How to Retrieve full Profile of LinkedIn User using Javascript

How to Retrieve full Profile of LinkedIn User using Javascript

I am trying to retrieve the full profile (especially job history and educational qualifications) of a linkedin user via the Javascript (Fetch LinkedIn Data Using JavaScript)

Here we are fetching LinkedIn data like Username, Email and other fields using JavaScript SDK.

Here we have 2 workarounds.

  1. Configuration of linkedIn developer api
  2. Javascript Code to fetch records

Configuration of linkedIn developer api

In order to fetch records, first we need to create developer api in linkedin which will act as token/identity while fetching data from other linkedin accounts.

So to create api, navigate to https://linkedin.com/developer/apps and click on 'Create Application'.

After navigating, fill in details like name, description and other required fields and then submit.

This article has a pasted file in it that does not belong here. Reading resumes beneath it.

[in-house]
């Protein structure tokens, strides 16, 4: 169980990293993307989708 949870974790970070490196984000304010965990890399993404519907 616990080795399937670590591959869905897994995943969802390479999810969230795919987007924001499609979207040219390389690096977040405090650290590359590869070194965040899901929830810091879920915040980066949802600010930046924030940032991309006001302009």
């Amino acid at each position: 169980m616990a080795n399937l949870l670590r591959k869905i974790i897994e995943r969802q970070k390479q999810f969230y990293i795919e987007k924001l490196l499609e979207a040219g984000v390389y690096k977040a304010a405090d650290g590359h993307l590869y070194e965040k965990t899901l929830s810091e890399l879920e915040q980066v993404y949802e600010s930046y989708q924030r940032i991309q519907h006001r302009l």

As we submit, it will create Client ID and Client Secret shown below, which we will be using in our code while communicating to fetch records from other LinkedIn account.

Note: We need to provide localhost Url here under Oauth 2.0. I am using my localhost, but you can probably use other production URLs under Oauth 2.0 where your app is configured. It will make your api  consider the Url as trusted which fetching records.

Javascript Code to fetch records

For getting user details like first name, last name,User image can be written as,

<script type="text/javascript" src="https://platform.linkedin.com/in.js">  
    api_key: XXXXXXX //Client ID  
    onLoad: OnLinkedInFrameworkLoad //Method that will be called on page load  
    authorize: true  
</script>  
<script type="text/javascript">  
    function OnLinkedInFrameworkLoad() {  
        IN.Event.on(IN, "auth", OnLinkedInAuth);  
    }  
  
    function OnLinkedInAuth() {  
        IN.API.Profile("me").result(ShowProfileData);  
    }  
  
    function ShowProfileData(profiles) {  
        var member = profiles.values[0];  
        var id = member.id;